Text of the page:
Re: Extending my question. Was: The relational model and relational algebra - why did SQL become the industry standard?
Date: Tue, 04 Mar 2003 08:32:03 +0200
Jan Hidders wrote:
>>OK, point being that if SQL had not had duplicates from the start the
>>motivation for such research would have been much stronger, and we would
>>have got results sooner.
>Could be, but note that this would then be because you made things *harder*
>for the implementors and forced them to think about these issues.
Exactly, and as a result we would have better products. I would also affect how people thought and
used products. We would probably utilize views much more than now. Updatable views, anybody?
>>>So it could very well that for this particular problem you are right.
>>Meaning that "you can do more optimisations with set's"?
>Meaning that in this case you might be right that for this particular query
>the bag-based approach makes optimization a bit harder. However, after
>giving it a bit more thought I doubt that even this is true. The problem is
>just as difficult in a set-only as in a bag-based approach. In both cases
>you can optimize a join followed by a project that projects out a certain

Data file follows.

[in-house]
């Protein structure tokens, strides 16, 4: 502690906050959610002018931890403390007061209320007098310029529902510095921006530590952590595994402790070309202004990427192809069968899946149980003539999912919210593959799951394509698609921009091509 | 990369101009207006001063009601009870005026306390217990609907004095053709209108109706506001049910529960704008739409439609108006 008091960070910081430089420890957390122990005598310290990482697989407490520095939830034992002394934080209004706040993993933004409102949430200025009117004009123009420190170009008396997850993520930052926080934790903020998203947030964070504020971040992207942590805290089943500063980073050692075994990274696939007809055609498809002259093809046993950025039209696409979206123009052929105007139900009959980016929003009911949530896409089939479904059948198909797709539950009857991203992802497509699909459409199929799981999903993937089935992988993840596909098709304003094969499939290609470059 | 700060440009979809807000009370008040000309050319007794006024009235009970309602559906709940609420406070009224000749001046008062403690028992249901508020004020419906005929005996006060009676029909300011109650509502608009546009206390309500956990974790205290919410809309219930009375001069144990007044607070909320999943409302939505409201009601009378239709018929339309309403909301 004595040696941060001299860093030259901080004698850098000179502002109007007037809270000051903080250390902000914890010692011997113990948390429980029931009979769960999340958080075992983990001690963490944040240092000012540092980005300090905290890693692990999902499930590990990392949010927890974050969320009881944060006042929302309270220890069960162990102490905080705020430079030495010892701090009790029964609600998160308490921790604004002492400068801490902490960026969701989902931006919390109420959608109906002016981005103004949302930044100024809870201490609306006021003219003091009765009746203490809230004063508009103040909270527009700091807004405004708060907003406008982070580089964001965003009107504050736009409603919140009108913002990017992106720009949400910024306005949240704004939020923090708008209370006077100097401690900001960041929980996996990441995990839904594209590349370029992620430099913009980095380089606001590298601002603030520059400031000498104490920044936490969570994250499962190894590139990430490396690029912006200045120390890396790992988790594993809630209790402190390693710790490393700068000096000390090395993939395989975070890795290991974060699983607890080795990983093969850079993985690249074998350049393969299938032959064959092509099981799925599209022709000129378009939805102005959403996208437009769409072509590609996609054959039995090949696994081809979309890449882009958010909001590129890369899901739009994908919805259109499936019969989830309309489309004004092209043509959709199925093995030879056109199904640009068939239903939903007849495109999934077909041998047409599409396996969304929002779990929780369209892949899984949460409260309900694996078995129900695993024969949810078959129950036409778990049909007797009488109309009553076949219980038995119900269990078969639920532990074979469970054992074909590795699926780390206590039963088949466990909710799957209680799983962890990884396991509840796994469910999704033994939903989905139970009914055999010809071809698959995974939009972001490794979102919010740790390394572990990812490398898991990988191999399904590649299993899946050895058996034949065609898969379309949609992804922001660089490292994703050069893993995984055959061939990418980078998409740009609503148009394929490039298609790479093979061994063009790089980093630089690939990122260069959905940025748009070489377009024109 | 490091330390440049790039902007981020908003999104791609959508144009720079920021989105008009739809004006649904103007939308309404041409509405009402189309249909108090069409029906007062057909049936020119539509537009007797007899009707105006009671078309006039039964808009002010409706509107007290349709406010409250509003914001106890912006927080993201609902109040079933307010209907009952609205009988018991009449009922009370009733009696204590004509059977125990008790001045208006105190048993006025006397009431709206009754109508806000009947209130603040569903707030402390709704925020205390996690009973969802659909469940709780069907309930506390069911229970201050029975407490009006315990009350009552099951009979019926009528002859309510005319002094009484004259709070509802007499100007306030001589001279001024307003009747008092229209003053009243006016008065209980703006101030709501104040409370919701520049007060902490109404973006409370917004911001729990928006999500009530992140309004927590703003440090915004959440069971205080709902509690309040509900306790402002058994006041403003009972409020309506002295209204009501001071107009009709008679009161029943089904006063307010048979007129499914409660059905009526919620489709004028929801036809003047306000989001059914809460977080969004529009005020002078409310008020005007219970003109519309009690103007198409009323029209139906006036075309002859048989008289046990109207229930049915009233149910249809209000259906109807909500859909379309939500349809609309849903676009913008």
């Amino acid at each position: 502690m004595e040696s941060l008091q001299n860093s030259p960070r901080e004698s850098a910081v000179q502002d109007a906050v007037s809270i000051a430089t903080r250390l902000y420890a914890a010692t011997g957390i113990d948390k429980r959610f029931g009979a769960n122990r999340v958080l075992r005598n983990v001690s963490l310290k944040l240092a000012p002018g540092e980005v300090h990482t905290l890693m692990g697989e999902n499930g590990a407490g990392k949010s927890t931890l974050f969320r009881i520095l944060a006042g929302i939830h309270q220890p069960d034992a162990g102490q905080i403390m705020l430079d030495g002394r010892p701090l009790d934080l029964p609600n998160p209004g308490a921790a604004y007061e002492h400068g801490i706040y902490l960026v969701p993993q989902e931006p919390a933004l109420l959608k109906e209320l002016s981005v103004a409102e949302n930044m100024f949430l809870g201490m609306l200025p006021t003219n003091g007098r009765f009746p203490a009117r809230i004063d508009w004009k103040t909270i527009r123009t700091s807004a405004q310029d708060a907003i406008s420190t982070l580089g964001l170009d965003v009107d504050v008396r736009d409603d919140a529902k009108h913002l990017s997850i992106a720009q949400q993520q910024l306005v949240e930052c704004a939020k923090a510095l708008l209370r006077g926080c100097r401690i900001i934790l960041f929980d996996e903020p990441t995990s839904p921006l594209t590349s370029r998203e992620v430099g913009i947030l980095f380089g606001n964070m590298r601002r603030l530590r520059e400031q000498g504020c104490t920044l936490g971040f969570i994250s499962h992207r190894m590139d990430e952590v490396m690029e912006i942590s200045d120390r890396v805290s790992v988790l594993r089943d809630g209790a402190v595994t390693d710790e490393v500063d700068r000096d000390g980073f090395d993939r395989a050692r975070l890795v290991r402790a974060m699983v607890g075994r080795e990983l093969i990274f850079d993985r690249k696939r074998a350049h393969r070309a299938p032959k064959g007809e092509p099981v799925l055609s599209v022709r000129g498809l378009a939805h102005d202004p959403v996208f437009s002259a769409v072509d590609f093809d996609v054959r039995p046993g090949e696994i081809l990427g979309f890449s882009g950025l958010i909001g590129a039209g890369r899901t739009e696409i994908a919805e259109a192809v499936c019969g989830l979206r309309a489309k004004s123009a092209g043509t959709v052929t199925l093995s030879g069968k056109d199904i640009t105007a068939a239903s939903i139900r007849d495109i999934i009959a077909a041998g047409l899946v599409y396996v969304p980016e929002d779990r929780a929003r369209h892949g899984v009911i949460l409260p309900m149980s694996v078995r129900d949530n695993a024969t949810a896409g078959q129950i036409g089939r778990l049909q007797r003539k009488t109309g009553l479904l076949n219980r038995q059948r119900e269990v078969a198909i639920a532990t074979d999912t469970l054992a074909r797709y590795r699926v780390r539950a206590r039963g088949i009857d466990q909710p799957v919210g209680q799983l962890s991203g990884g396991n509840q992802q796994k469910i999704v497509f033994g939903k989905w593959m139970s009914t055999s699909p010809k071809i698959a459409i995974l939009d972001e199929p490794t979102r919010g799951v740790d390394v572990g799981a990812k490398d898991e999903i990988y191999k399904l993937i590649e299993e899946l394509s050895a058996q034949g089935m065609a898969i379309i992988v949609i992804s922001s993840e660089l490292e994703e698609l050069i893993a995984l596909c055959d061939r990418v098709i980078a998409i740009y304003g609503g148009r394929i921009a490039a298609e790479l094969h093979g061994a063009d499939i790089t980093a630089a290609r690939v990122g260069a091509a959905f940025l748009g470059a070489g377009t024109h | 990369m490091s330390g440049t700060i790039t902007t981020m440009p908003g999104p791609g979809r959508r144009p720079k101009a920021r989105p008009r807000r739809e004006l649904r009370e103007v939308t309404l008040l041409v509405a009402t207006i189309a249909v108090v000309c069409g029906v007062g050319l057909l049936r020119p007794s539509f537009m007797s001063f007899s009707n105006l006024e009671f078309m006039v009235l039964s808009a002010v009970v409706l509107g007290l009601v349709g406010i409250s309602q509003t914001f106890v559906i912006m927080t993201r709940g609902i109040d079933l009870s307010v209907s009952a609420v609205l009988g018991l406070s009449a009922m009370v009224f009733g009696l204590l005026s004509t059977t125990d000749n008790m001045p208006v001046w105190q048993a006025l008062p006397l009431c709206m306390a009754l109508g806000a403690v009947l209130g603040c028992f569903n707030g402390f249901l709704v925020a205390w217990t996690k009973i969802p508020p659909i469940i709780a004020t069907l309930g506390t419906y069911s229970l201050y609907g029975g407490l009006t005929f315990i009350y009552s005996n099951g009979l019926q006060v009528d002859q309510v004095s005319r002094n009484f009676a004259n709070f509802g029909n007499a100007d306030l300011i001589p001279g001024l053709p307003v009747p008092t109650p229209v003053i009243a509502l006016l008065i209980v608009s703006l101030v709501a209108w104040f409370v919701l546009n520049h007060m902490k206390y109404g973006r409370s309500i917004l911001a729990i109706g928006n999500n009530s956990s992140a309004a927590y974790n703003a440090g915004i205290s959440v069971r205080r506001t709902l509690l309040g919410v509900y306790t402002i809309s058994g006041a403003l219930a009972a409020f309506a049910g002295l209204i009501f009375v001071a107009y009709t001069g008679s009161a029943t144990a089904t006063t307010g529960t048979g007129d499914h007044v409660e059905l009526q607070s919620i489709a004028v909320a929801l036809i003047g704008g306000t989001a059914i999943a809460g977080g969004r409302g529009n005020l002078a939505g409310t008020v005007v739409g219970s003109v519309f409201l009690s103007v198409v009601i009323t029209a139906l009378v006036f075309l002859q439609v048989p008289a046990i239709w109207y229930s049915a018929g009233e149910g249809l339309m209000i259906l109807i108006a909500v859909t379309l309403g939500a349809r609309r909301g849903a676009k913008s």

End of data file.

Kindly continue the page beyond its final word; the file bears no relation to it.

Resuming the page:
>table by using only the index for the "invisible" table.
Or ignoring it completely...
>Ah, wait, I hadn't really seen the appendix in part II. It's really Chris
>Date at his worst. After reading such nonsense it always takes me a day or
>two to take him serious again. For starters he seems to miss the essential
>point that the presented algebra is an internal algebra. When I read his
>remark about "classical relational algebra" I can only conclude that he is
>the one who doesn't know the literature. On all the conferences I have been
>I have heard this phrase used and everybody knew exactly what it meant. But
>no, Chris Date is going to explain to everyone what these words really mean.
>I can only describe that as hubris.
OK, no comments on that.
Lauri Pietarinen Received on Tue Mar 04 2003 - 07:32:03 CET